people to the mountains of the interior or to the neighboring islands.
The pattern already established in Hispaniola, on which the Spanish.
colonists claimed the land; forced the inhabitants to, first, pay tribute and then
work for the settlers on encomiendas; and the inevitable confrontation
resulting in armed resistance; all was to be repeated in Boriquen.
In 1508,Juan Ponce de Leon, a Spanish soldier that had participated in
the conquest of Hispaniola, was awarded the title of CapittinGeneral of the
island of San Juan by the King of Spain. This authorized Ponce de Leon to
settle and administer the island in the name of the Crown. Arawak Boriquen
was at a crossroads, and the process that transformed the island into Spanish
Puerto Rico was underway.
Ponce de Leon, relying on his experience in Hispaniola, decided to first
establish a link of friendship with the main cacique of Boriquen, Agueybana
of Guainfa. The Taino, were at first overawed by the Spaniards, believing
them to be supernatural beings. Agiieybana and Ponce de Leon became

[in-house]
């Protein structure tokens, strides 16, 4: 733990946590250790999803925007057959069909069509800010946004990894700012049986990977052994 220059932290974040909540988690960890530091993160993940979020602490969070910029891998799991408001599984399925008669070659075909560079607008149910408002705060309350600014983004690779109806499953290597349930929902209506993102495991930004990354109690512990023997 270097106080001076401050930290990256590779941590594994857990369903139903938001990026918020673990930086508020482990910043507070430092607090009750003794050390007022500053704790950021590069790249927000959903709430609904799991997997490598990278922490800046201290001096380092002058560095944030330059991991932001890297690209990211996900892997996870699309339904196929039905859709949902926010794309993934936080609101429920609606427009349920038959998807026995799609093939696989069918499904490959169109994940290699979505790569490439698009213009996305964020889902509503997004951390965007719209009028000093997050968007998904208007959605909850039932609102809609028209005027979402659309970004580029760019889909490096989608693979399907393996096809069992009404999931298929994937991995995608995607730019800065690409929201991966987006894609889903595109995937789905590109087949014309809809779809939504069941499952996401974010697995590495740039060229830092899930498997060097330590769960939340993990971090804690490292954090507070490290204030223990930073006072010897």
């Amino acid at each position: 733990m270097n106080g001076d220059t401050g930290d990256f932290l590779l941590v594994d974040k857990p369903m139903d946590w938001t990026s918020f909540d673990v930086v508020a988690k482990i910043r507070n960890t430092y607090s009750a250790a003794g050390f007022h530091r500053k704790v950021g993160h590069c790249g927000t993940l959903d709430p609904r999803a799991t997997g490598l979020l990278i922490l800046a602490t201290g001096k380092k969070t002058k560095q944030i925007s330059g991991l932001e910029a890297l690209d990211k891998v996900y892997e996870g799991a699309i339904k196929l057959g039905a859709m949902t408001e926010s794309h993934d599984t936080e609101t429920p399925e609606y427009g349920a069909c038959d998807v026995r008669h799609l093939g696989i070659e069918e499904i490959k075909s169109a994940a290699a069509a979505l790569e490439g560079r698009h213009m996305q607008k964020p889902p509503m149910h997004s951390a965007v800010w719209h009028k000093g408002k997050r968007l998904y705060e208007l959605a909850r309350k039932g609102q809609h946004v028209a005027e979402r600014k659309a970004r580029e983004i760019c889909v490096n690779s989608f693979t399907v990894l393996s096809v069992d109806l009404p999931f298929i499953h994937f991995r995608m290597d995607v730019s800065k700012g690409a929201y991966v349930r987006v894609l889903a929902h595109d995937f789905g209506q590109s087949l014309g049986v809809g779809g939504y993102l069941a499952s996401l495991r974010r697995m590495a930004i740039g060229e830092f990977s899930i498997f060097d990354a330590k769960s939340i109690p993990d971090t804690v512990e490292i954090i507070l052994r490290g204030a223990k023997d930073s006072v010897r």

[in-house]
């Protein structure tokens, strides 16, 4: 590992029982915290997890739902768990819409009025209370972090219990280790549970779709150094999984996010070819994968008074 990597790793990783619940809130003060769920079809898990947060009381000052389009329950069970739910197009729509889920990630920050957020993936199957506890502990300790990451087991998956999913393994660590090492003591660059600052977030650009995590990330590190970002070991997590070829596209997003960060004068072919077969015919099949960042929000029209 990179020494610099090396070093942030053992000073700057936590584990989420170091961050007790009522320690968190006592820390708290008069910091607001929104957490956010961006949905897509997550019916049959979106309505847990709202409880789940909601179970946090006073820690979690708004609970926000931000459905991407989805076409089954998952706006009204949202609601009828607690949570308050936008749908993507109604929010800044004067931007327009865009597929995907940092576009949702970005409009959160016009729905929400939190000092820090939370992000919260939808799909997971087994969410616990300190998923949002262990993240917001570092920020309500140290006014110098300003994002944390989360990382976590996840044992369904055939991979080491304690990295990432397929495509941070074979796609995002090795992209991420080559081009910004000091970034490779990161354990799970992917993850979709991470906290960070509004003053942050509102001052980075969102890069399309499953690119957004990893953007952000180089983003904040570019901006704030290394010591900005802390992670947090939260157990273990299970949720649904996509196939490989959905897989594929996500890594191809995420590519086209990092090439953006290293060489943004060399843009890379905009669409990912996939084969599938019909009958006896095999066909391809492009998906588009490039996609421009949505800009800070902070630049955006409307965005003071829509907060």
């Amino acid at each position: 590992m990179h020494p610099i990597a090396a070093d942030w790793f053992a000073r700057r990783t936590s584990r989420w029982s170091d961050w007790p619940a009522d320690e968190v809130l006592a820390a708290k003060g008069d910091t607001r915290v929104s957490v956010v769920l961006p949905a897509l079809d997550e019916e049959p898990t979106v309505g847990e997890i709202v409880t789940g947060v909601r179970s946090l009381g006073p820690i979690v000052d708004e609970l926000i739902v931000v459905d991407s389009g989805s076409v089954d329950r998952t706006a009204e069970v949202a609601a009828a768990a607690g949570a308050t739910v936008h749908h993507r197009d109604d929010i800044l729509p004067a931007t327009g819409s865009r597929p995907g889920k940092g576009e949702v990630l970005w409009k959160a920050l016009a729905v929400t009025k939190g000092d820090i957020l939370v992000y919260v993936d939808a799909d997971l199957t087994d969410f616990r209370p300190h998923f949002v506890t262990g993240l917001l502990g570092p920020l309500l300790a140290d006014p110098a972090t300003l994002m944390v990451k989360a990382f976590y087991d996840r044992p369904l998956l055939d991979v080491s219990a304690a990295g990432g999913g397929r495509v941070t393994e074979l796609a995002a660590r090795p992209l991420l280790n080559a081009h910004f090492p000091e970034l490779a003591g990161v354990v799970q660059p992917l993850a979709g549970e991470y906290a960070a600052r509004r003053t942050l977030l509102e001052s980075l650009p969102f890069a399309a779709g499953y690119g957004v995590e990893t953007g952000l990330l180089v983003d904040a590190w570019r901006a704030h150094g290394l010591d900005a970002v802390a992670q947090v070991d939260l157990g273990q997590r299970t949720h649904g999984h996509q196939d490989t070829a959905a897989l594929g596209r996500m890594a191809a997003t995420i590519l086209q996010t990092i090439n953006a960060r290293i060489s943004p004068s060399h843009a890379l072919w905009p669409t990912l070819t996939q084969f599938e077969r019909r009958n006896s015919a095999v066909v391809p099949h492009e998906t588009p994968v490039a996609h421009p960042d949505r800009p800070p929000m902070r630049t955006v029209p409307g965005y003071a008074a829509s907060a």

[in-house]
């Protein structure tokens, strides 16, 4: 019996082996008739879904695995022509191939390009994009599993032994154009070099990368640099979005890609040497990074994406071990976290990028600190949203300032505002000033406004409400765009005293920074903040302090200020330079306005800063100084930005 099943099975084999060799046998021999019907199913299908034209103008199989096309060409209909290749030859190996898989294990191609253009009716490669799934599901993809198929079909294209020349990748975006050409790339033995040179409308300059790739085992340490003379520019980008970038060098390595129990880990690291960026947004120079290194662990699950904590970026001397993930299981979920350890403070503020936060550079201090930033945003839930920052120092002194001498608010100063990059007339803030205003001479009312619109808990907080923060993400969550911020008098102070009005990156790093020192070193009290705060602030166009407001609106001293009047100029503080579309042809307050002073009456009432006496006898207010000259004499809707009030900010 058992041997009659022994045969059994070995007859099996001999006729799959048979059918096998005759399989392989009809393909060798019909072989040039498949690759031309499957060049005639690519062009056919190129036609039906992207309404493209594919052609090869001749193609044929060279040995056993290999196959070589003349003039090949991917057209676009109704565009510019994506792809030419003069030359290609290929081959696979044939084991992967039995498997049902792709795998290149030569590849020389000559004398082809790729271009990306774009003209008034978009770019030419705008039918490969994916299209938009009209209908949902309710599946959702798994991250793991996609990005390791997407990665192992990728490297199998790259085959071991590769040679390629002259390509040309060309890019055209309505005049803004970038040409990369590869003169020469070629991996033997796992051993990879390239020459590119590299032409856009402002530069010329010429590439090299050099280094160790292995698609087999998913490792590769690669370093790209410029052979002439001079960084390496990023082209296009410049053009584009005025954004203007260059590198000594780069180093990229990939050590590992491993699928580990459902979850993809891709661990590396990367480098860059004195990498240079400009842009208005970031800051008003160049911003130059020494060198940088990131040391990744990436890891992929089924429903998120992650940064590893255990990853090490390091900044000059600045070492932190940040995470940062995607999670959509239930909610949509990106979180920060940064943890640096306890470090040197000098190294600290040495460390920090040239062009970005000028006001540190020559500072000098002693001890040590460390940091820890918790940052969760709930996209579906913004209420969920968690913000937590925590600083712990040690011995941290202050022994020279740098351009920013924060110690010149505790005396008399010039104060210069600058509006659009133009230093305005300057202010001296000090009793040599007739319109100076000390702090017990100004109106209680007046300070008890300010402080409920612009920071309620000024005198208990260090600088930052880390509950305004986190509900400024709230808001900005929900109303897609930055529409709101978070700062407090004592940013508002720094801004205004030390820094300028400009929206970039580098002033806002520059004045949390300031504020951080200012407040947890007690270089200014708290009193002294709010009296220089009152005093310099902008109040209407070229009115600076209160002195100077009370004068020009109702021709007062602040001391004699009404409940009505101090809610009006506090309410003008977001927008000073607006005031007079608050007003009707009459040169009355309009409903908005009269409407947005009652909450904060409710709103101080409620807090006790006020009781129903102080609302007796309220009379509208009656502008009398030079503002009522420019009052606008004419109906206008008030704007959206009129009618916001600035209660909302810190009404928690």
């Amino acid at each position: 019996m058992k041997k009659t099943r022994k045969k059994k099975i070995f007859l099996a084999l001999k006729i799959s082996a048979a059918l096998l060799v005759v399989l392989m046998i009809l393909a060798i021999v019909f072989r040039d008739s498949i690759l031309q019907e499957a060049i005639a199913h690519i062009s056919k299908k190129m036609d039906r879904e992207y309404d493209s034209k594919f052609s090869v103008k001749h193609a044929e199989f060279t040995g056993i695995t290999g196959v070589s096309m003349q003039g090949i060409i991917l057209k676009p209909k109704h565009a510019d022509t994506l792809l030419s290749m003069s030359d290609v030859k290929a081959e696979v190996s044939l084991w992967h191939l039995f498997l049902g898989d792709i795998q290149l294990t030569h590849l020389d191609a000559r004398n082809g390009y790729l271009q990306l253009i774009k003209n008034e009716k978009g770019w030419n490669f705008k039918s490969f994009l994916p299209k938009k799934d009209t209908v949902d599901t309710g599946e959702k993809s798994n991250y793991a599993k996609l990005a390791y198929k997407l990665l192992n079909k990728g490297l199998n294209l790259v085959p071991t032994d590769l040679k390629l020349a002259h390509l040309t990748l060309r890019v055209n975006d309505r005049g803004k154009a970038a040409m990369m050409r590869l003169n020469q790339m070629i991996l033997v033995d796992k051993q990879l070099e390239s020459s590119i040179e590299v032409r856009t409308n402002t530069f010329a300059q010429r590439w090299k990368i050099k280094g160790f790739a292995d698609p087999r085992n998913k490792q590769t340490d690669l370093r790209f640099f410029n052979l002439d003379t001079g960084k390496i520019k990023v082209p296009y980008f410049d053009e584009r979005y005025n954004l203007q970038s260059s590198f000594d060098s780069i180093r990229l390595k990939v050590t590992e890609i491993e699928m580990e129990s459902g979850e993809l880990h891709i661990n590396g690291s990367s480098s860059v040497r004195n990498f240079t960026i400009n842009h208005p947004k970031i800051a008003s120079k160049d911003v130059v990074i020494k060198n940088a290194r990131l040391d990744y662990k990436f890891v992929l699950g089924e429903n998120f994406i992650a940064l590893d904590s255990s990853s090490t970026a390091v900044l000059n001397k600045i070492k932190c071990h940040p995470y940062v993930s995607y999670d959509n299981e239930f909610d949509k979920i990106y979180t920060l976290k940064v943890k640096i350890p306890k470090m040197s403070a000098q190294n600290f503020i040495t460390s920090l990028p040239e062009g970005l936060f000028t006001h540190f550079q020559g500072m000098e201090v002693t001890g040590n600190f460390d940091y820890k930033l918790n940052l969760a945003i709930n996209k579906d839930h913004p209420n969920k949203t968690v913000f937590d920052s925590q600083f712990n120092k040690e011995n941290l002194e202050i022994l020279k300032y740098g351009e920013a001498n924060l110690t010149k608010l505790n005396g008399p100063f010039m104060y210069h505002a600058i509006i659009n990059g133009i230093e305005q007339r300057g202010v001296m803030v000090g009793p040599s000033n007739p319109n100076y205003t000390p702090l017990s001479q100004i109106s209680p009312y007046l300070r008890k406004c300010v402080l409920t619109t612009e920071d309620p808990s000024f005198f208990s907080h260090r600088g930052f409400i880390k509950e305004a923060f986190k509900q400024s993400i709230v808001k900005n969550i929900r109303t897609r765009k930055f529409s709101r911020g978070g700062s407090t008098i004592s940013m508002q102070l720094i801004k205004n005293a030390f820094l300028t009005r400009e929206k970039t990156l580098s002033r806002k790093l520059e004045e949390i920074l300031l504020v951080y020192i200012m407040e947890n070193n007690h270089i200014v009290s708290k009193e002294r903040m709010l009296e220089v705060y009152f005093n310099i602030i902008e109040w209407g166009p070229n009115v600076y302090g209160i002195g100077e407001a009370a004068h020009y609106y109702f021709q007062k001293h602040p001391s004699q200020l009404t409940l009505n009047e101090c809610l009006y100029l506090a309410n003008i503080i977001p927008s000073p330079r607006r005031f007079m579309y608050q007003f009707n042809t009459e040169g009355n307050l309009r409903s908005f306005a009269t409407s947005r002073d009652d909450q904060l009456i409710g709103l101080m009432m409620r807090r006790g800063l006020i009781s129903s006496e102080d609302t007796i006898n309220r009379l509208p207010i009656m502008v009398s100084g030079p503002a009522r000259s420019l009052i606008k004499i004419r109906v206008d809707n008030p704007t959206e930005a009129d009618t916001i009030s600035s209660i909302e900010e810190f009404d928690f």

guaitiaos, or blood-brothers, after a traditional ceremony of friendship
between chiefs. The Spaniards then proceeded to build their settlement
Caparra, near the present site of San Juan. The Taino supplied them with
food and workers voluntarily but, as the demands for more labor and the
imposition of work on the gold deposits, plus the constant abuse of their
women, all began to wear their goodwill toward the Europeans. After the
death of Agiieybana in 1510, the new main cacique, a nephew also named
Agiieybana decided that the Taino must rise and recover their independence.
The only obstacle that they perceived was the widespread belief that the
Spaniards were immortal. Several caciques from western Boriquen had
received refugees from Hispaniola and knew that during the fighting thei,r
many enemies had been killed by the Taino warriors. One of those caciques,
Urayoan, decided to demonstrate this fact by drowning a Spanish settler,
named Salcedo, in his realm. After this event, the doubts in most of the
8

Arawaks were dissipated and the caciques of the island prepared to eject the
invaders.16
The Taino scored total surprise and achieved a stunning success during
the first few days of the uprising. The settlement of Villa de Sotomayor, on
the west part of the island, was assaulted and destroyed by forces under the .
cacique Guarionex. All the Spanish settlers were killed, including the
founder Cristobal de Sotomayor, a Castilian nobleman, that was struck down
in hand-to-hand combat by Guarionex himself. Another settlement was also
destroyed, and then the Taino warriors regrouped at the hills of the interior
before moving on to destroy the last remaining Spanish outpost, the main